Healthcare Organizations Can Now Leverage Larger and More Diverse Datasets to Improve Operations and Care
John Snow Labs, the Healthcare AI and NLP company and developer of the Spark NLP library, today announced improvements to its automatic de-identification solution. The company recently established a new state-of-the-art record on the n2b2 standard de-identification benchmark, achieving an F1 score of 96.1%, and decreasing its error rate by 33%. By enabling organizations to automatically de-identify large datasets, John Snow Labs empowers product innovation and cost savings for healthcare organizations worldwide.
Providing custom de-identification required for the monetization of data, John Snow Labs’ automatic de-identification solution is already proving valuable for users. The service is based on the company’s Spark NLP for Healthcare library, built on top of the Spark big data framework, enabling the processing of millions of records on large Spark or Databricks clusters. The de-identification solution can be delivered as an end-to-end system or a software library with optional professional services.
“We are using John Snow Labs to de-identify patient notes on a massive scale and the results from the out-of-the-box de-identification models have been remarkable,” said Nadaa Taiyab, Senior Data Scientist, Tegria. “It has been simple to fine-tune models with our own annotated data and improve pipeline results by adding regular expressions and text matching where needed. Overall, the code is very modular and easy to use, making the challenges and complexities of such a large-scale project much easier to navigate.”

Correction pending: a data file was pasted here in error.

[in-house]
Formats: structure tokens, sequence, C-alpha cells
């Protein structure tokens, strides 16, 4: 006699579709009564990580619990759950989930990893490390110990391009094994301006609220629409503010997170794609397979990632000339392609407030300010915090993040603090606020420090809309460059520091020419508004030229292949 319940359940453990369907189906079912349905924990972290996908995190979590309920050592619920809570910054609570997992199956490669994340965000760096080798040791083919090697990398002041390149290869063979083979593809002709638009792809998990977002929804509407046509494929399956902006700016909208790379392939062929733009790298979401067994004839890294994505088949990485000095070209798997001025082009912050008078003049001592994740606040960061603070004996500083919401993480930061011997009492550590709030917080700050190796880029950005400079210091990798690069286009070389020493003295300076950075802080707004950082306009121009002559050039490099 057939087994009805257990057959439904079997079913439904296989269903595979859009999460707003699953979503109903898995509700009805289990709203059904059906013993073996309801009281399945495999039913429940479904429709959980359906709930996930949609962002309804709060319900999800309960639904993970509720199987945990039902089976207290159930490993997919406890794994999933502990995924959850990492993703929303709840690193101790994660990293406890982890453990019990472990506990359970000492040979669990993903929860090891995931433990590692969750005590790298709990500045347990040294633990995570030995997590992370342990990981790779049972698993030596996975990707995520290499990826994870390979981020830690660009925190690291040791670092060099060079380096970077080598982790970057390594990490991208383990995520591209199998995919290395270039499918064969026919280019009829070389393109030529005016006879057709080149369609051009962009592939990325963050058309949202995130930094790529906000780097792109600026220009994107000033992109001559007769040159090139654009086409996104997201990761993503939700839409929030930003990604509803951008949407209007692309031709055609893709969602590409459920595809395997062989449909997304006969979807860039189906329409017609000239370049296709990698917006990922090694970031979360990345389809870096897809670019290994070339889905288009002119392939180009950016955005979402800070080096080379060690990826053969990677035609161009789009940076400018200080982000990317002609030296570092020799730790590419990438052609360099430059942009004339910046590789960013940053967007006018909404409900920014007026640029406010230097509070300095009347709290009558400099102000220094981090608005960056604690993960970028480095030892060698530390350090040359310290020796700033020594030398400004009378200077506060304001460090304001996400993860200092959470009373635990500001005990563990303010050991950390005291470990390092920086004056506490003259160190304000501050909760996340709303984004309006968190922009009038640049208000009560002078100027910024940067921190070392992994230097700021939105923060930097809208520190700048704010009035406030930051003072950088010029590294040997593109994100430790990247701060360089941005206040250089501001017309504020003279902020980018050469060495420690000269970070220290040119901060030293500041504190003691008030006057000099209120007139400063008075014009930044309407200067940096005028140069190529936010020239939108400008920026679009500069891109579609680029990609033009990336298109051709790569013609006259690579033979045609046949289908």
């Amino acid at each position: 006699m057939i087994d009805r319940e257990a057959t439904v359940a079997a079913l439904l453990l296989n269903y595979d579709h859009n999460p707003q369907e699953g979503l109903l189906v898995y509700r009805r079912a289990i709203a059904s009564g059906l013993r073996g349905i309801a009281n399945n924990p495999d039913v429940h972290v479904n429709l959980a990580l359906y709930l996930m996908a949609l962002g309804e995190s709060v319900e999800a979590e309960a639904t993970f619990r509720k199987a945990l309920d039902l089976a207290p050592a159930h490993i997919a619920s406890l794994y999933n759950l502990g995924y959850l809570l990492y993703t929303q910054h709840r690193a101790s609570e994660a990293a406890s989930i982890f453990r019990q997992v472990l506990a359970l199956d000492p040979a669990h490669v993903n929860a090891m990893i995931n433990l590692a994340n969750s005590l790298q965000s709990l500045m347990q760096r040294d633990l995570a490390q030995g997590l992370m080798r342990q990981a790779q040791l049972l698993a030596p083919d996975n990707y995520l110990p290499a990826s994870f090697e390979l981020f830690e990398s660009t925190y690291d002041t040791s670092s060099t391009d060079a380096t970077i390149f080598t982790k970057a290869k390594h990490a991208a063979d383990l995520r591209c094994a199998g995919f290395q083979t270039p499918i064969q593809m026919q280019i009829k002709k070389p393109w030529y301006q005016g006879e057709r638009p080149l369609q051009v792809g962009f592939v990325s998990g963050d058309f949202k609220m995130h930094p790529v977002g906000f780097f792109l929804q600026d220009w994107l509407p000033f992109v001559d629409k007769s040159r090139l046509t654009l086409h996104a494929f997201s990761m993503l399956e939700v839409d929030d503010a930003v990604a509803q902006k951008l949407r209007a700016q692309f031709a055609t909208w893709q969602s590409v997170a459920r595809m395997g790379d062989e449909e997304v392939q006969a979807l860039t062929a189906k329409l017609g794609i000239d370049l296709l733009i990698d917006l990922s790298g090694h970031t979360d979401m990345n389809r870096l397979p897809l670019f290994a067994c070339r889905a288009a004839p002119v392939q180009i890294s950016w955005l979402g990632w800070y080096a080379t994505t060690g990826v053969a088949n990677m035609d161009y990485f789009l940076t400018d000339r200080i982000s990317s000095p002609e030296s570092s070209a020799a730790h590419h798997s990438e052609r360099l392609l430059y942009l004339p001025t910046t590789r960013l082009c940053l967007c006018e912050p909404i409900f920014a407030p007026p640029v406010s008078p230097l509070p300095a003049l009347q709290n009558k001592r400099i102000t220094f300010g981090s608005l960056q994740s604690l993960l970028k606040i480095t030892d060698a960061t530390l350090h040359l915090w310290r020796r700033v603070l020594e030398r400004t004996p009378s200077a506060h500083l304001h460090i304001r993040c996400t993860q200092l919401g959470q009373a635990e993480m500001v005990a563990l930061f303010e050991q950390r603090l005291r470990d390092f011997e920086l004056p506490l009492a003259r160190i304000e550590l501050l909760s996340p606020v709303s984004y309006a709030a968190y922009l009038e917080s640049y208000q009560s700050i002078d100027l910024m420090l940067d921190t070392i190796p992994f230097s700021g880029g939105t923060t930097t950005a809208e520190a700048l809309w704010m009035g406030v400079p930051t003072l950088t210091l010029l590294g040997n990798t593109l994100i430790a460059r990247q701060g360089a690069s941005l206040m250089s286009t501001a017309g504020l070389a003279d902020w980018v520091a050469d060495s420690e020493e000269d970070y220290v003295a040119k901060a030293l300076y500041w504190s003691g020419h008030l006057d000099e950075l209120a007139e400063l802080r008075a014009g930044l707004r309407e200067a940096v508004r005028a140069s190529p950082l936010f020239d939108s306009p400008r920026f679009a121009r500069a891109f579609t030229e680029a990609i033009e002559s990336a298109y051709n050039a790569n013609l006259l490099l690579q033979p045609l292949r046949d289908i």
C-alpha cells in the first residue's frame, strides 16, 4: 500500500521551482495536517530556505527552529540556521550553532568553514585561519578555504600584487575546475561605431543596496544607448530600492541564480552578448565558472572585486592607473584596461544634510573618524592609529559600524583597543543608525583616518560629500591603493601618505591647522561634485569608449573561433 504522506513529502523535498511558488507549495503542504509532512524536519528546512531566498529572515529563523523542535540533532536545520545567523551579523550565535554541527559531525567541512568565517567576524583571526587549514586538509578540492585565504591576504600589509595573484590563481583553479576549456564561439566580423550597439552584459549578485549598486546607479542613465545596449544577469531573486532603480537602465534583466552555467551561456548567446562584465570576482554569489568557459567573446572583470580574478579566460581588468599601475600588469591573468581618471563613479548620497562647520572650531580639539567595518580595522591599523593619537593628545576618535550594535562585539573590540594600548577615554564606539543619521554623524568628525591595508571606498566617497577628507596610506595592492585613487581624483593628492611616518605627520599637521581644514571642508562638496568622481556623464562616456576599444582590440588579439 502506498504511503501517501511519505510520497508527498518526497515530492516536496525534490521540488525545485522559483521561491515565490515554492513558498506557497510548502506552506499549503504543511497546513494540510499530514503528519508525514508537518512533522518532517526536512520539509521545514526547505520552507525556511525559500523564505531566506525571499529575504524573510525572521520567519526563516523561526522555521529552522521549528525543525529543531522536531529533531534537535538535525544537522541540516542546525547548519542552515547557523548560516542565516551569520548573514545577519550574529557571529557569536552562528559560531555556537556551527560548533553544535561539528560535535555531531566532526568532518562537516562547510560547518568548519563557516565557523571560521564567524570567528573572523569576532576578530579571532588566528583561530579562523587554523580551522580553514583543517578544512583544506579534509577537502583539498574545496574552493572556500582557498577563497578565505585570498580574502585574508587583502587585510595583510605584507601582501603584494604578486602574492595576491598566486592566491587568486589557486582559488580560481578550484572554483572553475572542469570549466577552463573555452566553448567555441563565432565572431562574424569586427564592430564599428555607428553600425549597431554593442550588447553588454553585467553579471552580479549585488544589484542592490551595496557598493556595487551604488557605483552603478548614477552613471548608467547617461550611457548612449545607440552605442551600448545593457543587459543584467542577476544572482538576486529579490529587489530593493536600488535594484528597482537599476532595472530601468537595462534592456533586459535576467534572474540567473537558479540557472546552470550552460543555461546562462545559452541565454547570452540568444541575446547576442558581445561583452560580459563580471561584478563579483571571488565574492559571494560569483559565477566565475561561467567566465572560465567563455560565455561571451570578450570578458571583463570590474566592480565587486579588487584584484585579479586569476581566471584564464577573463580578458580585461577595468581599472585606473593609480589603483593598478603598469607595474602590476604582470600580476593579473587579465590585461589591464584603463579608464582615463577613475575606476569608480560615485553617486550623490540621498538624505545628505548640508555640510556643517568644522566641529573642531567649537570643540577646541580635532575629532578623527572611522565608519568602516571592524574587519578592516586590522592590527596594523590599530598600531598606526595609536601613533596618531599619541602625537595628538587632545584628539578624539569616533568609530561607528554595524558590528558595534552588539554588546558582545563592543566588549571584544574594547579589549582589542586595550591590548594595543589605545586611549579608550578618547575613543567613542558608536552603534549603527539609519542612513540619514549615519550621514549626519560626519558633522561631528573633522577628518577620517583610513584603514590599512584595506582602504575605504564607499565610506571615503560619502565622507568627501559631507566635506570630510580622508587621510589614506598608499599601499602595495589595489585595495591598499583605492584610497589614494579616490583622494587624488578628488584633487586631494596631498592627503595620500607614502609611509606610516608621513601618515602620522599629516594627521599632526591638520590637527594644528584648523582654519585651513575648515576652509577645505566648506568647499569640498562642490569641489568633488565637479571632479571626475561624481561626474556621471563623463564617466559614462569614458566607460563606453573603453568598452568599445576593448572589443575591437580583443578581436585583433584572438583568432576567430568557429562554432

Healthcare providers possess vast amounts of unstructured patient-level data. This data has tremendous value, but often remains untapped due to legal and regulatory requirements. However, by removing protected health information (PHI), the data becomes usable and has the potential to create new revenue streams and spark healthcare innovation. However, this can be challenging, as stricter de-identification rules lower the risk of re-identification, but also decrease the usability of the data.
While manual removal of PHI is possible, it’s often rife with human error, and requires multiple reviews. Additionally, the larger the data set, the more labor- and cost-intensive the project. Academic literature shows that for a team with an average cost of $83 per hour total compensation, processing 135 notes per hour of an average length of 130 words, costs $0.61 per note. For large data sets consisting of millions of records, this is simply not feasible.
“Natural language processing has made it possible to automatically de-identify valuable, but otherwise unusable, unstructured patient-level data, like clinical notes, images, and scanned documents,” said David Talby, CTO, John Snow Labs. “Once de-identified, the datasets can be shared more safely and easily with researchers and builders, ushering in a new generation of accurate and innovative healthcare solutions. Without large-scale automatic data de-identification, this would not be possible at scale.”